By: Dwight Kay
When considering a Delaware Statutory Trust property for a 1031 exchange, investors and their CPAs must also consider the tax treatment of DST properties – How is a Delaware Statutory Trust taxed? This article gives a brief overview of the various Delaware Statutory Trust tax treatment and DST taxation topics that investors should understand and go over with their CPA and tax attorney prior to making any investment decisions.[/cs_text]
DSTs are considered to be separate legal entities. The IRS under Revenue Ruling 2004-86 blessed the Delaware Statutory Trust (DST) as “Like Kind” exchange property for the purposes of a 1031 exchange. https://www.irs.gov/irb/2004-33_IRB#RR-2004-86
If you’re looking for DST exchanges to enjoy capital gains tax deferment, remember that fractional ownership in a DST comes with some tax implications. Be sure to consult an experienced and knowledgeable expert to not only choose the right DST investment option that meets your objectives but also to understand its taxation rules and regulations.
Delaware Statutory Trust Tax Return – Year End Accounting and Reporting
Investors opt for a DST exchange property to defer capital gains tax. But what about the Delaware Statutory Trust’s distributions to investors? How is a Delaware Statutory Trust taxed in terms of the income it generates? Investors would do well to remember that, similar to all other rental properties, the distributions from their Delaware Statutory Trust will be taxed as ordinary income. But how is this done?
When an investor purchases an interest in a DST 1031 exchange property, they will receive a year-end operating statement that shows their pro-rata portion of the properties rental income and expenses. They will also receive a Form 1099 which they will then provide to their CPA who will plug the numbers into Schedule E on the investor’s tax return, just like all other rental and commercial property the investor owns.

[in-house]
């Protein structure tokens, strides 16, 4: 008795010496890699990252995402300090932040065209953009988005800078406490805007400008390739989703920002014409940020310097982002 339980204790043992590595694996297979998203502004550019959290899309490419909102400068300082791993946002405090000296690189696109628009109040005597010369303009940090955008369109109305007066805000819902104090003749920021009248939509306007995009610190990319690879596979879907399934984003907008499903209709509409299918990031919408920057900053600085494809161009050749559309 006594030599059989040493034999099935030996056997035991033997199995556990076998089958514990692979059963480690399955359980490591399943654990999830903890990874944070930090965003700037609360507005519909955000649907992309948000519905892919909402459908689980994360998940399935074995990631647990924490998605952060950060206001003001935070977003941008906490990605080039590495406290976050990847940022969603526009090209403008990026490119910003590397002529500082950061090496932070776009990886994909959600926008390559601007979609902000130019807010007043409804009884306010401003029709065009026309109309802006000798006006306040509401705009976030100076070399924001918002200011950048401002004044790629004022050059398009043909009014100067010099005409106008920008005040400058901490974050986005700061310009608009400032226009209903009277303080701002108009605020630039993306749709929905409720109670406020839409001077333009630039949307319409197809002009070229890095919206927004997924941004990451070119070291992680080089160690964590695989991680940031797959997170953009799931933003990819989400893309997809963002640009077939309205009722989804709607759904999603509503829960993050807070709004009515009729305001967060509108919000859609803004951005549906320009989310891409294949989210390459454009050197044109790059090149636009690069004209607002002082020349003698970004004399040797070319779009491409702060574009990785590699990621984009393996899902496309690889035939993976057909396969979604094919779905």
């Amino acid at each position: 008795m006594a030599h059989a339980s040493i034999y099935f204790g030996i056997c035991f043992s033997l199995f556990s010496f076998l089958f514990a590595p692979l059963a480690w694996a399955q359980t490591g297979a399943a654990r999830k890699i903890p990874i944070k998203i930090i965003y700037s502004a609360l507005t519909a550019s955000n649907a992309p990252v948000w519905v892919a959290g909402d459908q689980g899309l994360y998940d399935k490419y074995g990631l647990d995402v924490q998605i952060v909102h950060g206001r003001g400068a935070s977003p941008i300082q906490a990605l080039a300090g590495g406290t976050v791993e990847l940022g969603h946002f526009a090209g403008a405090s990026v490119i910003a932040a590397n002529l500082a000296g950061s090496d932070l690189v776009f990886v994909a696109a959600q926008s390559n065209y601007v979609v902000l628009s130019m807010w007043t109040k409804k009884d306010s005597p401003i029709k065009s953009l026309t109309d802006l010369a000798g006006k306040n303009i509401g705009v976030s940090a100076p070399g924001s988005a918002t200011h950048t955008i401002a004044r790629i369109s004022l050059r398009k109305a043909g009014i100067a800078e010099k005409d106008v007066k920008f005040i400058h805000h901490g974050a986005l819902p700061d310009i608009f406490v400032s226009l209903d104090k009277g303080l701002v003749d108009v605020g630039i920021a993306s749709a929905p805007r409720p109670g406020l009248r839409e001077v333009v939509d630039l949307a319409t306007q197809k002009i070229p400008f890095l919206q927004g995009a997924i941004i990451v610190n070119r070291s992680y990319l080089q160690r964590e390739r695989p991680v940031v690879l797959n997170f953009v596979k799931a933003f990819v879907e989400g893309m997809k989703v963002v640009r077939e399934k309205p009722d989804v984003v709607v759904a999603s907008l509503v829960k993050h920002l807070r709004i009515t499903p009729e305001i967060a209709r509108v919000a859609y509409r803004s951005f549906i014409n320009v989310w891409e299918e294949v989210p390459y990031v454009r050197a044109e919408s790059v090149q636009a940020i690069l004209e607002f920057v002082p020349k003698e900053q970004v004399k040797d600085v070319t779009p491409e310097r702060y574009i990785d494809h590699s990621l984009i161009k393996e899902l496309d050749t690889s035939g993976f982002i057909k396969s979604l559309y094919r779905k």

However, it’s important to note that the rental income generated from your DST property automatically gets reported to the IRS at the end of each accounting year. If you would like to see an example of the year end reporting provided by various DST sponsors please email us at email@example.com or call Kay Properties directly at 1-(855) 899-4597.
Depreciation Deductions and DST Taxation
With a 1031 exchange, an investor’s basis from the property he or she recently sold will carry forward with them into the new DST properties that they purchase. If the investor fully depreciated the property they sold already, that basis carries forward into the new DST properties. If they still had basis in the property they sold, or if they purchased a greater value in the DST properties than they had in the property they sold, then they now are able to take advantage of depreciation deductions to help shelter the income from the DST properties.
Delaware Statutory Trust State Tax Treatment